Readers who enjoy a grovel will get a lengthy one here. And readers who like protagonists to be held accountable for their actions will likely enjoy the dark moment. Personally, I have mixed feelings about the dark moment. On the one hand, I definitely appreciate the thoughtful execution of PK taking ownership of his actions and apologizing without expectation of forgiveness or even a reply because it hangs on his realization that doing anything else is putting unasked for responsibility on Art. It’s a level of personal accountability that doesn’t always occur in romance novels. On the other hand, I’d almost prefer an irrationality-based dark moment because the idea that one party can simply walk away for months without a single word, that a valued relationship can be completely abandoned without at least an attempt at a conversation, doesn’t inspire me with warm fuzzies after they finally make up and move on. I’m also not huge on the third-party-intervention to push the relationship back on track, though there are definitely times when someone saying “personal accountability, hello” is a good thing. Bottom line: YMMV depending on how you like a grovel to go.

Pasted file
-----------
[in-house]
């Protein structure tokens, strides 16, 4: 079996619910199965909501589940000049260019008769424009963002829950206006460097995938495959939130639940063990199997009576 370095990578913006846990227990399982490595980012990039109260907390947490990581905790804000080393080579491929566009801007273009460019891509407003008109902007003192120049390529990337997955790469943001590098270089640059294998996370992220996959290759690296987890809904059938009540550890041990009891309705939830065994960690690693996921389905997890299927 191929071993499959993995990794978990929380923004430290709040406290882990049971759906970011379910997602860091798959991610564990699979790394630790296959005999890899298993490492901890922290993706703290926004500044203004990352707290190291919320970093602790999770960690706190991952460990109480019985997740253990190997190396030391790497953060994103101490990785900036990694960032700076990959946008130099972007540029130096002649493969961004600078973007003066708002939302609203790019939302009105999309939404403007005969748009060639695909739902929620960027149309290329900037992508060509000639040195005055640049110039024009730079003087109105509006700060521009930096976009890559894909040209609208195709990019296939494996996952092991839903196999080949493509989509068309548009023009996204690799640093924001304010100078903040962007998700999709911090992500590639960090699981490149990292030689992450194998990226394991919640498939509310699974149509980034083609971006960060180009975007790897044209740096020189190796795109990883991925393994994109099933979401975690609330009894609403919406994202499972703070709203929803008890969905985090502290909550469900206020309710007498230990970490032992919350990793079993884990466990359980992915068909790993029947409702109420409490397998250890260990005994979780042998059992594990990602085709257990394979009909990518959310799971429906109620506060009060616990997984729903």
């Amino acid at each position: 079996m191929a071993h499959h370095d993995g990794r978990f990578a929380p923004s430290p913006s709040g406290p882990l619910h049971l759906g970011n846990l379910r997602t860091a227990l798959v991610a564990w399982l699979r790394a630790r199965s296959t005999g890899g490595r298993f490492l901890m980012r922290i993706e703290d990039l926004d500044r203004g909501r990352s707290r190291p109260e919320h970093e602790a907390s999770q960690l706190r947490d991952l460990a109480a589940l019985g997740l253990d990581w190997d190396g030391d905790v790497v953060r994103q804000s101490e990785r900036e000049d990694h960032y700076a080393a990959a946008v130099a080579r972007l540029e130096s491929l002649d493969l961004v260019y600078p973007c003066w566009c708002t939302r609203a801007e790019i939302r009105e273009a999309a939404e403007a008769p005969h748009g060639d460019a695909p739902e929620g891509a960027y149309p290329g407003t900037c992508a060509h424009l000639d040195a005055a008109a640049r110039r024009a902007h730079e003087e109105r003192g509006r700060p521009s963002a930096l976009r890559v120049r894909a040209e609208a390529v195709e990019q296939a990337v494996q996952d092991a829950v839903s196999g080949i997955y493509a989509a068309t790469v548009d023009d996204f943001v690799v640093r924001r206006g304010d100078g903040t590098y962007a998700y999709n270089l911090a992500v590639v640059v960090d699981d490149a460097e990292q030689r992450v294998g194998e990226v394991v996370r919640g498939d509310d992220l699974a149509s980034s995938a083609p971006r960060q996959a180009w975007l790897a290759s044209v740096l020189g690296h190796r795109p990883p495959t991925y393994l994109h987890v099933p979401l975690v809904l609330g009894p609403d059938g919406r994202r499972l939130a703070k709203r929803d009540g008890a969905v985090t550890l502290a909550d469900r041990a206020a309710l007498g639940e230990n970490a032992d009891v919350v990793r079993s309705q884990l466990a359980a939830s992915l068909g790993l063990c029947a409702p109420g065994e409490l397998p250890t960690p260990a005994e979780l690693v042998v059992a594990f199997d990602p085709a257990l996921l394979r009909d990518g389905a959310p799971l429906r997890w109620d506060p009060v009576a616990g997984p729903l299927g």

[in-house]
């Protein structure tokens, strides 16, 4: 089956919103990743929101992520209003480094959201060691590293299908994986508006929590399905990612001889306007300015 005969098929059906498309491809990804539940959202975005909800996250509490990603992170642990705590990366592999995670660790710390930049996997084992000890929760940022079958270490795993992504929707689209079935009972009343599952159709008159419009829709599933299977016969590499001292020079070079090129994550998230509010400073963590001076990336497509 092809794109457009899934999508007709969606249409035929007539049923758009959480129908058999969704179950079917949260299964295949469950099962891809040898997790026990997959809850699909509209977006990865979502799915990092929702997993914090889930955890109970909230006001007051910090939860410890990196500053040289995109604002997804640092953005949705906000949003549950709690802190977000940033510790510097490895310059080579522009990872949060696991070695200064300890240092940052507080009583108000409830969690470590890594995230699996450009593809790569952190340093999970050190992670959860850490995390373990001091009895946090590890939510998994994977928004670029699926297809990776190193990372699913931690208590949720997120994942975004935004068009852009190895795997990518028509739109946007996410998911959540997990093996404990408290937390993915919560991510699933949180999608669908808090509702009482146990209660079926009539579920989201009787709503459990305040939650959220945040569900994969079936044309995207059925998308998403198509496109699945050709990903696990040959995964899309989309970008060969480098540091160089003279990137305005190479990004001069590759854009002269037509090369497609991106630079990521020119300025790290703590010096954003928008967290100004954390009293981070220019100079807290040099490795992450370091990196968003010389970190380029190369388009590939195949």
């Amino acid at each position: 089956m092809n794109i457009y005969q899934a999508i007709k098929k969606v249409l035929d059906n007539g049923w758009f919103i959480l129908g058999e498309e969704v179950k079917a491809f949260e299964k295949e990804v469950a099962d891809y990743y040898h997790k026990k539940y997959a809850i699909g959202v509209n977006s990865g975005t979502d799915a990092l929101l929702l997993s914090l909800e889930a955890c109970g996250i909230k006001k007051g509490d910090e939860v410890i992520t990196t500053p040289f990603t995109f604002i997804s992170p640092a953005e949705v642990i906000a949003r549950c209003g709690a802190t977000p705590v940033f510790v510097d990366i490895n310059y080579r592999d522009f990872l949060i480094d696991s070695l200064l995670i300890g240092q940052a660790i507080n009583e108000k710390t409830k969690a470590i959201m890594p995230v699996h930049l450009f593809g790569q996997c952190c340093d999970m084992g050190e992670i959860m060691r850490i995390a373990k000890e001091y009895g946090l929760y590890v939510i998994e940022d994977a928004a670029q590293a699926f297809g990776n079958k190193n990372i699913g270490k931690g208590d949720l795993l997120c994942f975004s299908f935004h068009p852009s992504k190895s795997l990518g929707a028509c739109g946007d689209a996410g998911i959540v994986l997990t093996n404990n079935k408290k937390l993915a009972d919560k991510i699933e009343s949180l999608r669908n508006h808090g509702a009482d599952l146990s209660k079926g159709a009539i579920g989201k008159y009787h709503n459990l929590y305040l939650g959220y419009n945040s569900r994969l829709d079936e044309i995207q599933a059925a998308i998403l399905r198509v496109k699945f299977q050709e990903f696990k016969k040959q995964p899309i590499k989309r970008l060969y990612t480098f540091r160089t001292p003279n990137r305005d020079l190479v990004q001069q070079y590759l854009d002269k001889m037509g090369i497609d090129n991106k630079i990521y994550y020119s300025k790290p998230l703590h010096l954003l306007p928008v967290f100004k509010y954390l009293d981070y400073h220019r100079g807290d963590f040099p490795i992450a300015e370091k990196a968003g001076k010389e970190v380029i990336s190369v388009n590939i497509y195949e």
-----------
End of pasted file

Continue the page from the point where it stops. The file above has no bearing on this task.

The last thing I’ll touch on in this review is Ripper’s voice. This is another YMMV thing because it’s definitely an extremely conversational style, as if PK is telling this story to the reader. I really liked it. I felt like I was PK’s friend or somebody he sat next to at the bar and just poured his guts out to. It was fun, almost light-hearted, even as there’s a lot of heavy stuff being processed. Ripper has a unique way of letting us see PK’s values, even as he expresses things in an entirely relatable (for my demographic anyway) manner: